Stephen Bustin2,1, Harvinder Dhillon2, Sara Kirvell2, Christina Greenwood2, Michael Parker2, Gregory Shipley4,1, Tania Nolan1,3
1The Gene Team, United Kingdom;
2Postgraduate Medical Institute, Anglia Ruskin University, Cambridge, UK;
3Institute of Population Health, University of Manchester, Manchester UK;
4Shipley Consulting, LLC, Austin, Texas, USA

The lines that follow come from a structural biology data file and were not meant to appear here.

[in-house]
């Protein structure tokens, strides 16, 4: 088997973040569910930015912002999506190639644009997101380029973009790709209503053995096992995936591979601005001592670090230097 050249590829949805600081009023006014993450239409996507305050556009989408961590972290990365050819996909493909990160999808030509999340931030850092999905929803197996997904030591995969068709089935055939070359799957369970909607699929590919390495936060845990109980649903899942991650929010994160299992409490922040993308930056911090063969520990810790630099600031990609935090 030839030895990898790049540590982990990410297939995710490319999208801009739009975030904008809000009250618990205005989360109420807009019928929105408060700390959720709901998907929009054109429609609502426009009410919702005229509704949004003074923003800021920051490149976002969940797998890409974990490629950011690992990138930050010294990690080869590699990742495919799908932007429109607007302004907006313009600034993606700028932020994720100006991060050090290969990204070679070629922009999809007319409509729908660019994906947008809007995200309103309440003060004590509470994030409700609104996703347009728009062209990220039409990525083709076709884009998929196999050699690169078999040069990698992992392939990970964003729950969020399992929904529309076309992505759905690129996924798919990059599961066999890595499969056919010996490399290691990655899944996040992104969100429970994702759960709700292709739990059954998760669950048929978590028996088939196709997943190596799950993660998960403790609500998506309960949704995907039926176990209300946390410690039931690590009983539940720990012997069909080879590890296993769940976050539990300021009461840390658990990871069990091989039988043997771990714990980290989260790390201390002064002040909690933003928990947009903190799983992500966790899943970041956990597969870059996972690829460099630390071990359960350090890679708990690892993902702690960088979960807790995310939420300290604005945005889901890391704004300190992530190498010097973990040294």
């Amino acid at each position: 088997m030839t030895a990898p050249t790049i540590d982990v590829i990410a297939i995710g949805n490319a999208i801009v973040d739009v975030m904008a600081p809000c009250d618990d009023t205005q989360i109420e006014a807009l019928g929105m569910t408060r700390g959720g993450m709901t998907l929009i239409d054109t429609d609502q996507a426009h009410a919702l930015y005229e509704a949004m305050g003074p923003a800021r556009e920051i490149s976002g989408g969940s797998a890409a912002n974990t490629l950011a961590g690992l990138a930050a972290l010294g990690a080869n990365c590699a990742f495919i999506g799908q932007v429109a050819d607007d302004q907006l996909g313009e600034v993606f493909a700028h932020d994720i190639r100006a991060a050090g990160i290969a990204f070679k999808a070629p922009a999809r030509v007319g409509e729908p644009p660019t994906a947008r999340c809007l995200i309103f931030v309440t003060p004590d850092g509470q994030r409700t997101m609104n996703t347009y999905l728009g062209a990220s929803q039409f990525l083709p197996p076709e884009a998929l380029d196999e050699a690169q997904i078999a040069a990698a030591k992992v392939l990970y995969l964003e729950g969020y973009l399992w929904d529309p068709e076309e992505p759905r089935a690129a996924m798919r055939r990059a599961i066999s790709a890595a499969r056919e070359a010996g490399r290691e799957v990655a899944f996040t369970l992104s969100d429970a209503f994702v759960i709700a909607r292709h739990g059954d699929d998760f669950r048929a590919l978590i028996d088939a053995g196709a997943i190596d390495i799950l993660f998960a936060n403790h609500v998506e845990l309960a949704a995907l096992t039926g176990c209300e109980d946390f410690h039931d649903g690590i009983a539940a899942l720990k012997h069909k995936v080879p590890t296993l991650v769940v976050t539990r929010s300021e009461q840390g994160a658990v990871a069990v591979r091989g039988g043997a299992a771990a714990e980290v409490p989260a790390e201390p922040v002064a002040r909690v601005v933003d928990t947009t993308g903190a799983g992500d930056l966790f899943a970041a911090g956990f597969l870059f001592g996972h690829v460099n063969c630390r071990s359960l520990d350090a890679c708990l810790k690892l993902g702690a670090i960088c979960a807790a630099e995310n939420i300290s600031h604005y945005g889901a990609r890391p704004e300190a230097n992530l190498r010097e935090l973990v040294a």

The conversion of RNA to cDNA using reverse transcription is a necessary first step for many molecular biology applicatons. While RT efficiency is known to be variable, little attention has been paid to the practical implications of the variability. Several mRNA targets were quantified in RNA samples of varying quantity and quality after RT using commercial reverse transcriptases for cDNA synthesis. An analysis of the relative yield of the markers across the samplesdemonstrated that RT efficiency is enyzme, sample and RNA concentration dependent, resulting in variable correlations between markers in the same sample. This variability translated into relative mRNA expression differences that generally varied between 2- and 3- fold, although higher extremes were observed. These data demonstrate that the inherent variability of the technique is sufficient to call into question the validity ofmany published data sets. Variability can be minimised by selecting the appropriate RT enzyme, concentration of RNA and sufficient characterisation of the individual assay.
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